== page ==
1 8 oz. package plain cream cheese, room temperature.
1 stick butter (8 tbsp.), room temperature
3 c. powdered sugar (sifted)
2 tbsp. fresh squeezed orange juice
1 tbsp. orange zest

In a large bowl (I use a stand mixer) mix the butter and cream cheese at ow speed until blended. Gradually add the powdered sugar until it is all well blended. Add orange juice and zest and then blend at medium speed until the mixture is fluffy. Drizzle the frosting over the cake. Sprinkle additional zest or garnish with mandarin orange sections. Enjoy, JW

Sunday, August 26, 2018

Ginger Beef Stir-Fry

One would think that stir-frying is a Chinese technique that dates back thousands of years. This supposition is right but mostly wrong. Historians think that during the Han Dynasty (206 B.C.-220 A.D.) that a bronze vessel was used for “stir-drying” for drying grain and roasting tea leaves. It is not until the Ming Dynasty (1368-1644) that the wok obtained its’ current shape. In ancient times, only the wealthy could afford cooking oil and the majority of the time, the wok was used for boiling and steaming. In the late Ming period, the cost of wood and charcoal in the cities made fast stir-fry cooking a necessity. Stir fry technique was brought to the west by early Chinese immigrants and has been used in non-Asian cuisine; like the Lomo Saltado recipe from Peru that I wrote about two years ago. An interesting fun fact: The term “stir-fry” did not enter the lexicon of cooking until the release of How to Cook and Eat in Chinese by Chao Yang Buwei in 1945.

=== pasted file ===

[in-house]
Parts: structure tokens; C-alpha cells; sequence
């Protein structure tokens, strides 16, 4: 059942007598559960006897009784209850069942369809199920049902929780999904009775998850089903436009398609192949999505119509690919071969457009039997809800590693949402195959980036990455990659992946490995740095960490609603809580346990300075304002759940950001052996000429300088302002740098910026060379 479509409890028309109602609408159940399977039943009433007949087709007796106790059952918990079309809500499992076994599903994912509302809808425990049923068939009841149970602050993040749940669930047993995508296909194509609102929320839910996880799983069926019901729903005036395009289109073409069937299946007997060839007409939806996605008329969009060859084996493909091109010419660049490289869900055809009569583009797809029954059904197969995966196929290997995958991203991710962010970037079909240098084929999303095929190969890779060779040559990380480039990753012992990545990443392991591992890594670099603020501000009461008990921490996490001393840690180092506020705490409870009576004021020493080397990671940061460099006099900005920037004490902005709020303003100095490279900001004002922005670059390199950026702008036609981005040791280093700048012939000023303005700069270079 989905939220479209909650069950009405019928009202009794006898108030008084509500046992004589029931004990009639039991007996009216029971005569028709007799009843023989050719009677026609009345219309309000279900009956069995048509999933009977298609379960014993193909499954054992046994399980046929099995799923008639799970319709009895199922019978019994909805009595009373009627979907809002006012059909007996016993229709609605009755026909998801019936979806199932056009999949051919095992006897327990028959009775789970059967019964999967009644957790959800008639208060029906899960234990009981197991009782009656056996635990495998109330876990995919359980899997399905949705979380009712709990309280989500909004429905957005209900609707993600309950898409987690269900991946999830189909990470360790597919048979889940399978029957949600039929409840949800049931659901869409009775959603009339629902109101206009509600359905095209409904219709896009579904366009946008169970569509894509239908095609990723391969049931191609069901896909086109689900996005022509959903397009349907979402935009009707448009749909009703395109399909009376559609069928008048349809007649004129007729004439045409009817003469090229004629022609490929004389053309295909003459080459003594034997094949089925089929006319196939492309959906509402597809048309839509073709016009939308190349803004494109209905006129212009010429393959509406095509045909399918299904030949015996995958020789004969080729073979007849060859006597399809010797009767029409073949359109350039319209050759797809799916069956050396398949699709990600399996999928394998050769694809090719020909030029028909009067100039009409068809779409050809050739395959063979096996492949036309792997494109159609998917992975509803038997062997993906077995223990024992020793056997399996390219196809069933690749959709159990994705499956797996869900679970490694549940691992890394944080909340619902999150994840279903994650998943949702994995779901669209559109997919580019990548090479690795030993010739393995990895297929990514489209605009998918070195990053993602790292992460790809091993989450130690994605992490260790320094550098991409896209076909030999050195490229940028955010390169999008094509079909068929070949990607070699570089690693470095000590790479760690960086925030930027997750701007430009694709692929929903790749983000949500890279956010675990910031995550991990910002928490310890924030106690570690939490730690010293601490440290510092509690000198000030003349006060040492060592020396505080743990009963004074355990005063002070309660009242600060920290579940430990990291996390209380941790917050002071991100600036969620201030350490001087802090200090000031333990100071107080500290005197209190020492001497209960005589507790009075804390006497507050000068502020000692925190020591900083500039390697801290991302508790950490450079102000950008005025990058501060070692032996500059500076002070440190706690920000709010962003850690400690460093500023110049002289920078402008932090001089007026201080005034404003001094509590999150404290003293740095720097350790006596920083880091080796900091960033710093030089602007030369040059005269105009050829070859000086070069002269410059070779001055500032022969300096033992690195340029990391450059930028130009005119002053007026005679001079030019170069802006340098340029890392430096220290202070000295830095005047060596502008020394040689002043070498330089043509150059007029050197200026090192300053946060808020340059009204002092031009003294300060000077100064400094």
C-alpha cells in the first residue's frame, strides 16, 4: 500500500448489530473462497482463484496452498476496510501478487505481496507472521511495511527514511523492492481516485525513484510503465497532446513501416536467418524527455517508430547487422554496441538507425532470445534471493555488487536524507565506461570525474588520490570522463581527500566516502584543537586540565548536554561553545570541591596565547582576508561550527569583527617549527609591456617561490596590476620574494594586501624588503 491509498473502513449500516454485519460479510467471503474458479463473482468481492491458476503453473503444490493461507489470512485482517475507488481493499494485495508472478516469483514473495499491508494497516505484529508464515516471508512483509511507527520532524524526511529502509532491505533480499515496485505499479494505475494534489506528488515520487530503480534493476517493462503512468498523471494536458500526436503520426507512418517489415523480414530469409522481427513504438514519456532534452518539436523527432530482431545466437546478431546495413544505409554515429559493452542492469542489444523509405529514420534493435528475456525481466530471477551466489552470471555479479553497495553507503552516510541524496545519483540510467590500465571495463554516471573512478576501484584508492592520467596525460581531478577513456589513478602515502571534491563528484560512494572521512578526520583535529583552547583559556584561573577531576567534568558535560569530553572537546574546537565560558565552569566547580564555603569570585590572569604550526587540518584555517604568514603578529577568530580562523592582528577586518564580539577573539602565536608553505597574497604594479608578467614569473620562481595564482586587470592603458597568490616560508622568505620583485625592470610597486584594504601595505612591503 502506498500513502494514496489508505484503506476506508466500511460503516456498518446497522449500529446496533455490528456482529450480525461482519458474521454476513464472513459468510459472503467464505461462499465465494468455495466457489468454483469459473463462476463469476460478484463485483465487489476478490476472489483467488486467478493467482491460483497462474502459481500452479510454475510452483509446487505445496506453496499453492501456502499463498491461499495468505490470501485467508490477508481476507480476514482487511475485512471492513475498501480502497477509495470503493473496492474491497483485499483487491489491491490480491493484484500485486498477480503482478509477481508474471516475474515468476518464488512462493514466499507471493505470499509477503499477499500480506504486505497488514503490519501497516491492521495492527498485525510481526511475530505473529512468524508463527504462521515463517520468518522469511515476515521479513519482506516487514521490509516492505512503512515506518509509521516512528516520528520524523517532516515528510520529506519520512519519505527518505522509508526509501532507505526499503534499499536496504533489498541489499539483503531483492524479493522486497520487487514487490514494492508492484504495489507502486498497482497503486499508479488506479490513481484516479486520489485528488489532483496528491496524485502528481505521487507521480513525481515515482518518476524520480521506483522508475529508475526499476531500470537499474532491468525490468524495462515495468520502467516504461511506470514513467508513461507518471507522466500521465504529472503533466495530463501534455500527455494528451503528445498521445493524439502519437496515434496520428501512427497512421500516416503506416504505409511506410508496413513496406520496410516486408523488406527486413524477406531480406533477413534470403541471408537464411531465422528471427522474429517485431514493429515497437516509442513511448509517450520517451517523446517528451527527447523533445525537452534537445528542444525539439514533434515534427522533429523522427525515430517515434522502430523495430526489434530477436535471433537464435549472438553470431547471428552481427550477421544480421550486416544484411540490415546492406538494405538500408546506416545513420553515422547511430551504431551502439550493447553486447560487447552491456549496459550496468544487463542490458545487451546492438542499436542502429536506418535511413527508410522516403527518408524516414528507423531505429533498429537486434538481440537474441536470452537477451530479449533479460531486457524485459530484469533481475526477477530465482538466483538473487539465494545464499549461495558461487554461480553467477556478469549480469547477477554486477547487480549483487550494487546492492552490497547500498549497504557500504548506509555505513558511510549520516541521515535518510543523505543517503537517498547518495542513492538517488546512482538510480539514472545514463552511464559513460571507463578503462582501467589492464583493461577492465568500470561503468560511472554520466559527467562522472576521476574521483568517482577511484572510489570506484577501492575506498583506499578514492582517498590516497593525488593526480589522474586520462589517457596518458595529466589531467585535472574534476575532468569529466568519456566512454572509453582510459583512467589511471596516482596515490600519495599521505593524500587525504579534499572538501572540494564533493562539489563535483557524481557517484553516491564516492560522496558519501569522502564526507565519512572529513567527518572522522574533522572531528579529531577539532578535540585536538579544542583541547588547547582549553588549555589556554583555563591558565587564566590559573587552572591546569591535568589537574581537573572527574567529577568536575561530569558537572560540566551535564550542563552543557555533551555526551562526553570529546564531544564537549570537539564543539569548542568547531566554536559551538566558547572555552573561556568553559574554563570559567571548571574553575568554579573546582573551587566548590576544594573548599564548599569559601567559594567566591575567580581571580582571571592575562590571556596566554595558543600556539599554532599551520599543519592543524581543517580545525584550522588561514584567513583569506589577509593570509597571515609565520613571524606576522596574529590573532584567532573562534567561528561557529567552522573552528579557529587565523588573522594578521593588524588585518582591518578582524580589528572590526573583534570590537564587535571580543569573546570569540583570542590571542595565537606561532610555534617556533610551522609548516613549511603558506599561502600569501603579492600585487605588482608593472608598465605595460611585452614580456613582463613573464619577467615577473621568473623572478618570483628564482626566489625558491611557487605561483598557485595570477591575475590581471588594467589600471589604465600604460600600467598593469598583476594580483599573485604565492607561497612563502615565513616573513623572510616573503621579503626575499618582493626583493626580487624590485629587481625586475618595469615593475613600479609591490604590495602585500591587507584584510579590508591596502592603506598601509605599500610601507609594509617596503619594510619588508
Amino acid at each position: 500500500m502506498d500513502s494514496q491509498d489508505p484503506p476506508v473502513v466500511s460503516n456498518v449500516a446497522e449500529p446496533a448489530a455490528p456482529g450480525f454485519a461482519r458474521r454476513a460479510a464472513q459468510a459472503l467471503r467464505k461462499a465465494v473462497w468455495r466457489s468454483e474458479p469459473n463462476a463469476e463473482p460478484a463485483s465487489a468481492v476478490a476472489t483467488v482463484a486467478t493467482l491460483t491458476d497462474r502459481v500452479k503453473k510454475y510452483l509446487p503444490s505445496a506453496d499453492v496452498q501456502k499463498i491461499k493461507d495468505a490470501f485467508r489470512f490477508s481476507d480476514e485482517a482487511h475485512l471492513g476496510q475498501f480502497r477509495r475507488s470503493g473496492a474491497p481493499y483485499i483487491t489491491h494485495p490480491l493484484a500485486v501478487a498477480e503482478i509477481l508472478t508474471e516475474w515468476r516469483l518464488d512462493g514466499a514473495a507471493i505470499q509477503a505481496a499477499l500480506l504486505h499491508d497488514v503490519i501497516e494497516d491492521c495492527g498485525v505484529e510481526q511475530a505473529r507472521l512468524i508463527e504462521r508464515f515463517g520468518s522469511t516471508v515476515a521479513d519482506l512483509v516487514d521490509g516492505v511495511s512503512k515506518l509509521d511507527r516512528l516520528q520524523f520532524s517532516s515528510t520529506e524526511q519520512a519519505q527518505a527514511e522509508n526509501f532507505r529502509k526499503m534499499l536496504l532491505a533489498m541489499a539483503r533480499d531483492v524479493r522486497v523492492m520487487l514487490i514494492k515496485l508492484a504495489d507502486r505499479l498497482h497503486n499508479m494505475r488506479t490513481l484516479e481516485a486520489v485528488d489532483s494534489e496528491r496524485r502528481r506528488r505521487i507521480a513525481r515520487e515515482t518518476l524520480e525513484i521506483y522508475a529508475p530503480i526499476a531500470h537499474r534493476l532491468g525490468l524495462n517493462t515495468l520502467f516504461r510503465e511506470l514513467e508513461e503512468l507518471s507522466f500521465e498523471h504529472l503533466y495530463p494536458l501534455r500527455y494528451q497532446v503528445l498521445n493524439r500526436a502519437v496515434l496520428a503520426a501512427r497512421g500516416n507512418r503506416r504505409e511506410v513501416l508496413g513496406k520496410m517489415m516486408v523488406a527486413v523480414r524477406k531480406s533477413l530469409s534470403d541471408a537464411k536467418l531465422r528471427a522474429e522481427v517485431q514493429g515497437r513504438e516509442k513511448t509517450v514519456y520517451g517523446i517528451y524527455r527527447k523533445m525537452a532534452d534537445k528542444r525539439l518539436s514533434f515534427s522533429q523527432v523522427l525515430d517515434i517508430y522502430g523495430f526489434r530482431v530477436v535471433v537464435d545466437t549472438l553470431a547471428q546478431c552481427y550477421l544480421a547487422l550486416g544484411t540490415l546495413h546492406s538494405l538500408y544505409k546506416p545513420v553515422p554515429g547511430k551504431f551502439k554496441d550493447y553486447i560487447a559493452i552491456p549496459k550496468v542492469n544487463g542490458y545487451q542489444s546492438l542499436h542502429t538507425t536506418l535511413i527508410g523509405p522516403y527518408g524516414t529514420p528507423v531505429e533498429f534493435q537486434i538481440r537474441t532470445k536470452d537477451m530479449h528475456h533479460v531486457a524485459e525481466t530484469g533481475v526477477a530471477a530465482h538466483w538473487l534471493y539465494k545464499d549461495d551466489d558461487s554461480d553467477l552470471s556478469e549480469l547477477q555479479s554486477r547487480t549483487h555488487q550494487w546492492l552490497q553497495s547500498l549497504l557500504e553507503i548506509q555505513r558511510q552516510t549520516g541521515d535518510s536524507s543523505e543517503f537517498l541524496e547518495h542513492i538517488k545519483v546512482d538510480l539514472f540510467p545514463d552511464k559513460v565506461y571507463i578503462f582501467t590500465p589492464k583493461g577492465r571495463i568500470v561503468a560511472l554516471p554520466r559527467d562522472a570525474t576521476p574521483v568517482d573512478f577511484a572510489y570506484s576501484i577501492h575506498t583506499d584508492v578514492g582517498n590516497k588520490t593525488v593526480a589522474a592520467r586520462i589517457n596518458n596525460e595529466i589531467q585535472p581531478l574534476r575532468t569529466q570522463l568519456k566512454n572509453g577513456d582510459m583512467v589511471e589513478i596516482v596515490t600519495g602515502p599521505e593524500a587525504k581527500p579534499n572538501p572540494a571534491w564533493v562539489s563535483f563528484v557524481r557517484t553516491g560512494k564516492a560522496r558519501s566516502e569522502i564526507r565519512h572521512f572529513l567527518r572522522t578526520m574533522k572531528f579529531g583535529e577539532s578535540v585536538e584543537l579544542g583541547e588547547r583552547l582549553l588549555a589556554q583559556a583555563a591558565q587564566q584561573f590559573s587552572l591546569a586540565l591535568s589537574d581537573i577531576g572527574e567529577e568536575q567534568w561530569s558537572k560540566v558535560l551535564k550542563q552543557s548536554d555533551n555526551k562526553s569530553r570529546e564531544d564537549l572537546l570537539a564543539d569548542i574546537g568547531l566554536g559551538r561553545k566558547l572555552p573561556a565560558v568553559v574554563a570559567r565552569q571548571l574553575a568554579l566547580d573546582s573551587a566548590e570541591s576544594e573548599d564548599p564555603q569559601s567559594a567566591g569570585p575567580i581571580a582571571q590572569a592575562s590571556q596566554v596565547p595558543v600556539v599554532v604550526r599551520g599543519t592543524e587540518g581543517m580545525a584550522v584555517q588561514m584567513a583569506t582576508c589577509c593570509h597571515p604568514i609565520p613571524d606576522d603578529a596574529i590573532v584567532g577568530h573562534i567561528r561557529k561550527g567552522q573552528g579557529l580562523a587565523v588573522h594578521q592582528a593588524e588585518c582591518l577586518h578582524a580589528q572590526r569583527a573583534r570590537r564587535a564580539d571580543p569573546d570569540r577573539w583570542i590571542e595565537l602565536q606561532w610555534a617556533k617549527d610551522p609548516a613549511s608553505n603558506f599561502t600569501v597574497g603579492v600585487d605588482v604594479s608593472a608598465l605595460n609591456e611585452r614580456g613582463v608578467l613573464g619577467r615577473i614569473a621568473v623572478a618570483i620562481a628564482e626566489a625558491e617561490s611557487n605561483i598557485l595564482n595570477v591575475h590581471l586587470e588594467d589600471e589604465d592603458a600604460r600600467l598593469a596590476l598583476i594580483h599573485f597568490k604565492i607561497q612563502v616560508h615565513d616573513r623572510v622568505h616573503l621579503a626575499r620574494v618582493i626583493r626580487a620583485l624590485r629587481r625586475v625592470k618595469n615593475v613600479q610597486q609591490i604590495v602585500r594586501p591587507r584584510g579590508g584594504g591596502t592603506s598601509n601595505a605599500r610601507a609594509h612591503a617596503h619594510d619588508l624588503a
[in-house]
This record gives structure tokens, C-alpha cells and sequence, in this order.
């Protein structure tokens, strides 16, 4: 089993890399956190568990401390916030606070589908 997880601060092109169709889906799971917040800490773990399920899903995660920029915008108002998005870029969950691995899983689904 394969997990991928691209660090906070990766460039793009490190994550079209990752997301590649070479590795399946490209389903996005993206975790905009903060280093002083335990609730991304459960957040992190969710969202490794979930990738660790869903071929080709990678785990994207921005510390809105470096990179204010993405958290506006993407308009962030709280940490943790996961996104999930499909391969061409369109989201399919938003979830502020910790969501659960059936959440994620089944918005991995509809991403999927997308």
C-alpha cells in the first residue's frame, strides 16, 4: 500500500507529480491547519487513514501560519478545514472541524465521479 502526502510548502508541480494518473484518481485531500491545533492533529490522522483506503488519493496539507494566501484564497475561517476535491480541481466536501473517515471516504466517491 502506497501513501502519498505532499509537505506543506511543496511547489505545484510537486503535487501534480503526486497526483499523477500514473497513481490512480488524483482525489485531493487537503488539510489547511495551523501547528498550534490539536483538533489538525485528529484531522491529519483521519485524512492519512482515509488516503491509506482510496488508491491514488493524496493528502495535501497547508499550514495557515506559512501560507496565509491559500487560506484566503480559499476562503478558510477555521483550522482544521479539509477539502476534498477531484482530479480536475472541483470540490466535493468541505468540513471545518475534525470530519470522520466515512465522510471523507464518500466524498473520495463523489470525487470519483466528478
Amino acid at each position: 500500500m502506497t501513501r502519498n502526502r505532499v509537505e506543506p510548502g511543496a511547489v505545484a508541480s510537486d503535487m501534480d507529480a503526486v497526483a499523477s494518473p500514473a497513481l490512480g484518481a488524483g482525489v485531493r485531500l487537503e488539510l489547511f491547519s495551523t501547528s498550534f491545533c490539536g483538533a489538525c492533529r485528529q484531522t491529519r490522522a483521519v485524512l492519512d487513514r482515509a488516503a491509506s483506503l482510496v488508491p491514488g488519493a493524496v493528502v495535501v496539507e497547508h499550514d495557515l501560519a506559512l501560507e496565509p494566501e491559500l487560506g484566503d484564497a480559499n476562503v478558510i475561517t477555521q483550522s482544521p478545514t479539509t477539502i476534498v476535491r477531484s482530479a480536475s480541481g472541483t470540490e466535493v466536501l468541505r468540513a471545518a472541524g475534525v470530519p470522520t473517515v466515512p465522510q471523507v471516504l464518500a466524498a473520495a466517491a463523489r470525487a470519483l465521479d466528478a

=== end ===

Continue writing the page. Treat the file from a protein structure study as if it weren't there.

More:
A very simple and tasty recipe, I use either flank or flap for best results. The important thing to remember is to cut your thin strips of meat across the grain. If you made the ponzu recipe from last month, use it for the meat marinate and cooking. If not, use the recipe below for excellent results. Make sure your wok and oil are hot.

12 oz.  Stir Fry Noodles
2 tbsp. cornstarch